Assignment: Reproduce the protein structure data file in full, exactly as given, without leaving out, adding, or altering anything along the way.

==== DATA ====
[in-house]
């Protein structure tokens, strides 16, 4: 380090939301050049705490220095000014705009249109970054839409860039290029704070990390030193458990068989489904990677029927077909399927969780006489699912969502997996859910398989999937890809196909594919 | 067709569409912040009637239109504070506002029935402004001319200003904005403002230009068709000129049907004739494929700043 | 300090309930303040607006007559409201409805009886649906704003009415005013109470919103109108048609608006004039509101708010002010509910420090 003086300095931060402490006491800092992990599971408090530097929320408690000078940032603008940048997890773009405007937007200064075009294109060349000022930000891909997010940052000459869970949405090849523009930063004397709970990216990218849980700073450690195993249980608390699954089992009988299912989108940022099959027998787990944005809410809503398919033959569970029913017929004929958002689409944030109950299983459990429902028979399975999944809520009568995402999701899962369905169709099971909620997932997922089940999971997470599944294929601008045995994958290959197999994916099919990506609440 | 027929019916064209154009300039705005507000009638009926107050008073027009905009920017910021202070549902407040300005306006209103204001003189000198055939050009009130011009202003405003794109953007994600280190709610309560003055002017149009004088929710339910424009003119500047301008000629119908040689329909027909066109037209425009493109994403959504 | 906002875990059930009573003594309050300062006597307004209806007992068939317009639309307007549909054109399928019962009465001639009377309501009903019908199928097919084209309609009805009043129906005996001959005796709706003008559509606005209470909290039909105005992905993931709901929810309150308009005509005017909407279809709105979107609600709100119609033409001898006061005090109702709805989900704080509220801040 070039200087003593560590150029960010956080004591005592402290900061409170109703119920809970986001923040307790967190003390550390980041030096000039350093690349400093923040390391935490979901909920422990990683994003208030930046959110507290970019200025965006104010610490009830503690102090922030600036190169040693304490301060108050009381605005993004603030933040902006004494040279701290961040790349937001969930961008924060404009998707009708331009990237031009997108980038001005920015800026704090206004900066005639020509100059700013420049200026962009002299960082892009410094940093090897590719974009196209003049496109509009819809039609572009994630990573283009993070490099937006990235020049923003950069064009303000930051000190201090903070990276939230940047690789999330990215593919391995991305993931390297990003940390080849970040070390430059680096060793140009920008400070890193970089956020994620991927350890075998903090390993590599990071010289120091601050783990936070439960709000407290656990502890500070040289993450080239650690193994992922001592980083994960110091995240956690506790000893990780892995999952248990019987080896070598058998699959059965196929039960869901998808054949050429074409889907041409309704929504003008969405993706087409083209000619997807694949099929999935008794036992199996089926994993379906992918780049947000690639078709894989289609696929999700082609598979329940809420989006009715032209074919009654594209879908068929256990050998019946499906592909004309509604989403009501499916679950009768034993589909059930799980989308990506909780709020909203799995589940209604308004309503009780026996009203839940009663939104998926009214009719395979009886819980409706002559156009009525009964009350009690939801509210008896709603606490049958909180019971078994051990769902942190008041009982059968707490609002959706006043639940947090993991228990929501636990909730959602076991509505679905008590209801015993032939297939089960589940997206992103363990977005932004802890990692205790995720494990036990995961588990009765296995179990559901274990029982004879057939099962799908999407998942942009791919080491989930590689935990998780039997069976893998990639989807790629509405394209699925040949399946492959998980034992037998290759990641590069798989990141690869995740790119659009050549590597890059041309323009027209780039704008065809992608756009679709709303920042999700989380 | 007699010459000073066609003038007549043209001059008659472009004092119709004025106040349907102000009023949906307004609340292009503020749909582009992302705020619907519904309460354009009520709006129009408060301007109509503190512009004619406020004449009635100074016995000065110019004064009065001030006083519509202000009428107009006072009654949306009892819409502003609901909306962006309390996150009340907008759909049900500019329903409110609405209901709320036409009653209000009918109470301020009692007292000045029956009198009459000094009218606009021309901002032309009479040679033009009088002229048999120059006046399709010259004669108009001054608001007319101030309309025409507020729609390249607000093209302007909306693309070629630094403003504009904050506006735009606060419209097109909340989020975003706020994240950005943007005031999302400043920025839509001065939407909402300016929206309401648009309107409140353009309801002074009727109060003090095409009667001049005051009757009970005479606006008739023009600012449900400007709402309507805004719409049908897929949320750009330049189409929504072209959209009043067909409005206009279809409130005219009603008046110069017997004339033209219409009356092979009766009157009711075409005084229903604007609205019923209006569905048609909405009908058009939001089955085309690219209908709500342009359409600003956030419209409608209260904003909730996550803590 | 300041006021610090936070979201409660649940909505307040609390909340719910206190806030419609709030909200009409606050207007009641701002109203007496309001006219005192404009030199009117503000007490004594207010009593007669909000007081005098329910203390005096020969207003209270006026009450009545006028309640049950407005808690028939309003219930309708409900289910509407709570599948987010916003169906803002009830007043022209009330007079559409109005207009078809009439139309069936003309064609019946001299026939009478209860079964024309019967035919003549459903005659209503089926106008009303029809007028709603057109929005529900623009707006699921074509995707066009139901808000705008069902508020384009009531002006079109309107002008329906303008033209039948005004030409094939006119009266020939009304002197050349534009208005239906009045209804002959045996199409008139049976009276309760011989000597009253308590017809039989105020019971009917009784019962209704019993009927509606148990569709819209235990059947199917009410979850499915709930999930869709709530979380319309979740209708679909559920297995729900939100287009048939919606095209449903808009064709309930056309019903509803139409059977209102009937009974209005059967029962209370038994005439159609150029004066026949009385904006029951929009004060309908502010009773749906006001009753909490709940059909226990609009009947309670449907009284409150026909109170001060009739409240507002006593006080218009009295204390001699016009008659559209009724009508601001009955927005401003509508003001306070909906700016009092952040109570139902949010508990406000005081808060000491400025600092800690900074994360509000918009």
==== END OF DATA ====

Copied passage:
[in-house]
């Protein structure tokens, strides 16, 4: 380090939301050049705490220095000014705009249109970054839409860039290029704070990390030193458990068989489904990677029927077909399927969780006489699912969502997996859910398989999937890809196909594919 | 067709569409912040009637239109504070506002029935402004001319200003904005403002230009068709000129049907004739494929700043 | 300090309930303040607006007559409201409805009886649906704003009415005013109470919103109108048609608006004039509101708010002010509910420090 003086300095931060402490006491800092992990599971408090530097929320408690000078940032603008940048997890773009405007937007200064075009294109060349000022930000891909997010940052000459869970949405090849523009930063004397709970990216990218849980700073450690195993249980608390699954089992009988299912989108940022099959027998787990944005809410809503398919033959569970029913017929004929958002689409944030109950299983459990429902028979399975999944809520009568995402999701899962369905169709099971909620997932997922089940999971997470599944294929601008045995994958290959197999994916099919990506609440 | 027929019916064209154009300039705005507000009638009926107050008073027009905009920017910021202070549902407040300005306006209103204001003189000198055939050009009130011009202003405003794109953007994600280190709610309560003055002017149009004088929710339910424009003119500047301008000629119908040689329909027909066109037209425009493109994403959504 | 906002875990059930009573003594309050300062006597307004209806007992068939317009639309307007549909054109399928019962009465001639009377309501009903019908199928097919084209309609009805009043129906005996001959005796709706003008559509606005209470909290039909105005992905993931709901929810309150308009005509005017909407279809709105979107609600709100119609033409001898006061005090109702709805989900704080509220801040 070039200087003593560590150029960010956080004591005592402290900061409170109703119920809970986001923040307790967190003390550390980041030096000039350093690349400093923040390391935490979901909920422990990683994003208030930046959110507290970019200025965006104010610490009830503690102090922030600036190169040693304490301060108050009381605005993004603030933040902006004494040279701290961040790349937001969930961008924060404009998707009708331009990237031009997108980038001005920015800026704090206004900066005639020509100059700013420049200026962009002299960082892009410094940093090897590719974009196209003049496109509009819809039609572009994630990573283009993070490099937006990235020049923003950069064009303000930051000190201090903070990276939230940047690789999330990215593919391995991305993931390297990003940390080849970040070390430059680096060793140009920008400070890193970089956020994620991927350890075998903090390993590599990071010289120091601050783990936070439960709000407290656990502890500070040289993450080239650690193994992922001592980083994960110091995240956690506790000893990780892995999952248990019987080896070598058998699959059965196929039960869901998808054949050429074409889907041409309704929504003008969405993706087409083209000619997807694949099929999935008794036992199996089926994993379906992918780049947000690639078709894989289609696929999700082609598979329940809420989006009715032209074919009654594209879908068929256990050998019946499906592909004309509604989403009501499916679950009768034993589909059930799980989308990506909780709020909203799995589940209604308004309503009780026996009203839940009663939104998926009214009719395979009886819980409706002559156009009525009964009350009690939801509210008896709603606490049958909180019971078994051990769902942190008041009982059968707490609002959706006043639940947090993991228990929501636990909730959602076991509505679905008590209801015993032939297939089960589940997206992103363990977005932004802890990692205790995720494990036990995961588990009765296995179990559901274990029982004879057939099962799908999407998942942009791919080491989930590689935990998780039997069976893998990639989807790629509405394209699925040949399946492959998980034992037998290759990641590069798989990141690869995740790119659009050549590597890059041309323009027209780039704008065809992608756009679709709303920042999700989380 | 007699010459000073066609003038007549043209001059008659472009004092119709004025106040349907102000009023949906307004609340292009503020749909582009992302705020619907519904309460354009009520709006129009408060301007109509503190512009004619406020004449009635100074016995000065110019004064009065001030006083519509202000009428107009006072009654949306009892819409502003609901909306962006309390996150009340907008759909049900500019329903409110609405209901709320036409009653209000009918109470301020009692007292000045029956009198009459000094009218606009021309901002032309009479040679033009009088002229048999120059006046399709010259004669108009001054608001007319101030309309025409507020729609390249607000093209302007909306693309070629630094403003504009904050506006735009606060419209097109909340989020975003706020994240950005943007005031999302400043920025839509001065939407909402300016929206309401648009309107409140353009309801002074009727109060003090095409009667001049005051009757009970005479606006008739023009600012449900400007709402309507805004719409049908897929949320750009330049189409929504072209959209009043067909409005206009279809409130005219009603008046110069017997004339033209219409009356092979009766009157009711075409005084229903604007609205019923209006569905048609909405009908058009939001089955085309690219209908709500342009359409600003956030419209409608209260904003909730996550803590 | 300041006021610090936070979201409660649940909505307040609390909340719910206190806030419609709030909200009409606050207007009641701002109203007496309001006219005192404009030199009117503000007490004594207010009593007669909000007081005098329910203390005096020969207003209270006026009450009545006028309640049950407005808690028939309003219930309708409900289910509407709570599948987010916003169906803002009830007043022209009330007079559409109005207009078809009439139309069936003309064609019946001299026939009478209860079964024309019967035919003549459903005659209503089926106008009303029809007028709603057109929005529900623009707006699921074509995707066009139901808000705008069902508020384009009531002006079109309107002008329906303008033209039948005004030409094939006119009266020939009304002197050349534009208005239906009045209804002959045996199409008139049976009276309760011989000597009253308590017809039989105020019971009917009784019962209704019993009927509606148990569709819209235990059947199917009410979850499915709930999930869709709530979380319309979740209708679909559920297995729900939100287009048939919606095209449903808009064709309930056309019903509803139409059977209102009937009974209005059967029962209370038994005439159609150029004066026949009385904006029951929009004060309908502010009773749906006001009753909490709940059909226990609009009947309670449907009284409150026909109170001060009739409240507002006593006080218009009295204390001699016009008659559209009724009508601001009955927005401003509508003001306070909906700016009092952040109570139902949010508990406000005081808060000491400025600092800690900074994360509000918009």